Martin B744 near Amsterdam on Jan 16th 2021, lost panel in flight

Last Update: March 30, 2022 / 18:54:50 GMT/Zulu time

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Incident Facts

Date of incident
Jan 16, 2021

Classification
Incident

Airline
Martinair

Flight number
MP-8561

Destination
Nairobi, Kenya

Aircraft Registration
PH-CKC

Aircraft Type
Boeing 747-400

ICAO Type Designator
B744

A MartinAir Boeing 747-400 freighter, registration PH-CKC performing flight MP-8561 from Amsterdam (Netherlands) to Nairobi (Kenya), was climbing through FL120 out of Amsterdam when the crew heard some noise. In the absence of any abnormal indications the crew decided to continue the flight to Kenya where the aircraft landed safely about 7:25 hours after departure.

A post flight inspection revealed that a panel had separated from the underside of the fuselage.

The Onderzoeksraad (Dutch Safety Board DSB) reported on Jul 28th 2021 in a more detailed report, that it is being suspected that the panel separated during the climb and was lost over the Netherlands. The occurrence was rated a serious incident and is being investigated.

The aircraft remained on the ground in Nairobi for about 32 hours, then continued the next sector to Johannesburg (South Africa).

Another occurrence involving another MartinAir Boeing 747-400 had happened the same day, see: Incident: Martin B744 near Lisbon on Jan 16th 2021, electrical problem.

The DSB reported in their Q4/2021 Bulletin, that the investigation was not extensive and released their final report in the Bulletin concluding the probable cause of the incident was:

The air conditioning access door partially broke off during flight, most probably because it was not closed properly after maintenance. Interruption and distraction from the normal work routine of closing the door likely contributed to this occurrence.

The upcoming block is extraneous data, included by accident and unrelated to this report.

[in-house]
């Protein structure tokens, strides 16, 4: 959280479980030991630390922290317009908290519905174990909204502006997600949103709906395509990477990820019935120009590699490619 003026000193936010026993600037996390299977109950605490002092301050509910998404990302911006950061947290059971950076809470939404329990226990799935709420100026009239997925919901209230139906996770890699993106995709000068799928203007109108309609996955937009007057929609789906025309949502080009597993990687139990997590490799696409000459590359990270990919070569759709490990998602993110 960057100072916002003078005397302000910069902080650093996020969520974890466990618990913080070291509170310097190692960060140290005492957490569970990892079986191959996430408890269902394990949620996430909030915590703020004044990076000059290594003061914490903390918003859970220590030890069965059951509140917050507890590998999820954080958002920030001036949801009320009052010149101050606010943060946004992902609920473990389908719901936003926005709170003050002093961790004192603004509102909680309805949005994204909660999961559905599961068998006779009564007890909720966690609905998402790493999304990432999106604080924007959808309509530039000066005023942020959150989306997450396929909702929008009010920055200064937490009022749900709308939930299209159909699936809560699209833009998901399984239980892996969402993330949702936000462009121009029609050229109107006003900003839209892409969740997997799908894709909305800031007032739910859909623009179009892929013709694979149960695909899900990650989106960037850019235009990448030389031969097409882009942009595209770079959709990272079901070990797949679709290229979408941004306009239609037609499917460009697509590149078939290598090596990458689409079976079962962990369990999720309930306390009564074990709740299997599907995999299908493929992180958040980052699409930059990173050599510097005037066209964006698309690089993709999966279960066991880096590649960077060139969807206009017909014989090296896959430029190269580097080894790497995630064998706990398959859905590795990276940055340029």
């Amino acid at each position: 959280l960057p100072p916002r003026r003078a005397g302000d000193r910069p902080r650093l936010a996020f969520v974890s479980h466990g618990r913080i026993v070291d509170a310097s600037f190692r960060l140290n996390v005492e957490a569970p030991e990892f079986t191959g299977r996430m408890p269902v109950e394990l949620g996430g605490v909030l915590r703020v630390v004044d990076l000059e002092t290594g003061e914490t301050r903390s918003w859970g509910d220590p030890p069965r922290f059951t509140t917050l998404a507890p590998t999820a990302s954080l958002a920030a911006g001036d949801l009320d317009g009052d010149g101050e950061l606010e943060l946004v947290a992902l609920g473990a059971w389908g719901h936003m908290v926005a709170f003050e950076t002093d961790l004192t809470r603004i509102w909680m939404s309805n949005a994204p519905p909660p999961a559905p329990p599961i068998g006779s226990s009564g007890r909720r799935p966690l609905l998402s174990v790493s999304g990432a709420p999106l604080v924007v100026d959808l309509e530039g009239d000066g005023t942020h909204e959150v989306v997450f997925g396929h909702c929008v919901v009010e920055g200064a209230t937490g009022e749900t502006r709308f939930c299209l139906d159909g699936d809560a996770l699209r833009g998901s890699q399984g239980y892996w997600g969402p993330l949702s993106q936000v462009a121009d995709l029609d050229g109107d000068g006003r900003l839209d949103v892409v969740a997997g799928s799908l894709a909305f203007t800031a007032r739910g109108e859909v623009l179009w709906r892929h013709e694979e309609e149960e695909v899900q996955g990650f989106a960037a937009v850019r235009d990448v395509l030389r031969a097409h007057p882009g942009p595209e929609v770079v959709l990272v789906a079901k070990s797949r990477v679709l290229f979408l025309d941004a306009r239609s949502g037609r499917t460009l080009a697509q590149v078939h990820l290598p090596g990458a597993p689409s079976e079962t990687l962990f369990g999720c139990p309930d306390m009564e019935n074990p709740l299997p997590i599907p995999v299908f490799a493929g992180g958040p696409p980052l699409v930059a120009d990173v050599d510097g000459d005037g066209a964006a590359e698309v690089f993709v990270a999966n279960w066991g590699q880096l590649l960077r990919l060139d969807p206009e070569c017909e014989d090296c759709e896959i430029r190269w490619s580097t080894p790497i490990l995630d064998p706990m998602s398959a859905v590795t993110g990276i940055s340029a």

The DSB summarized the sequence of events:

The Boeing 747 departed around 22.20 hours for a cargo flight from Amsterdam Airport Schiphol (hereafter Schiphol) to Jomo Kenyatta International Airport in Kenya. During the climb to cruising altitude – at around 12,000 feet - the flight crew heard a thump. Thereafter they noticed a low humming sound in the cockpit and the cabin. According to the flight crew, all Engine Indicating and Crew Alerting System (EICAS) indications were normal. After consultation with the airline, the flight crew decided to continue the flight. Upon arrival in Kenya, during a walk around check, it was found that an air conditioning access door on the underside of the aircraft’s fuselage had broken off. Part of the door was still attached to the aircraft by means of the door hinges; the other part of the door was lost. The departing door parts caused minor damage to the aircraft.

Before departure, while the aircraft was standing on the platform, a team of ground engineers performed several maintenance tasks. The team started working on the aircraft two hours after its arrival, which was later than normal. They first performed the daily inspection and the pre-flight inspection. After these inspections they started to repair recorded defects. One of the repair tasks was the change of a turbine bypass valve on air conditioning pack 3, located behind the access door in question. When the assigned engineer to this task opened the door, he assessed it was not possible to finish the work before the scheduled departure time.

The engineer consulted with maintenance control about the shortage of time and it was decided to replace the valve another time and to take the valve on board of the aircraft in case it would be needed at an outstation. As the other two air conditioning packs were functioning, the aircraft could be released according the Minimum Equipment List (MEL) and the flight could be carried out. Thereafter, the engineer started to close the access door of air conditioning pack 3. However, while doing this, he was interrupted by a fellow engineer. As a result the engineer stopped his activity on the door.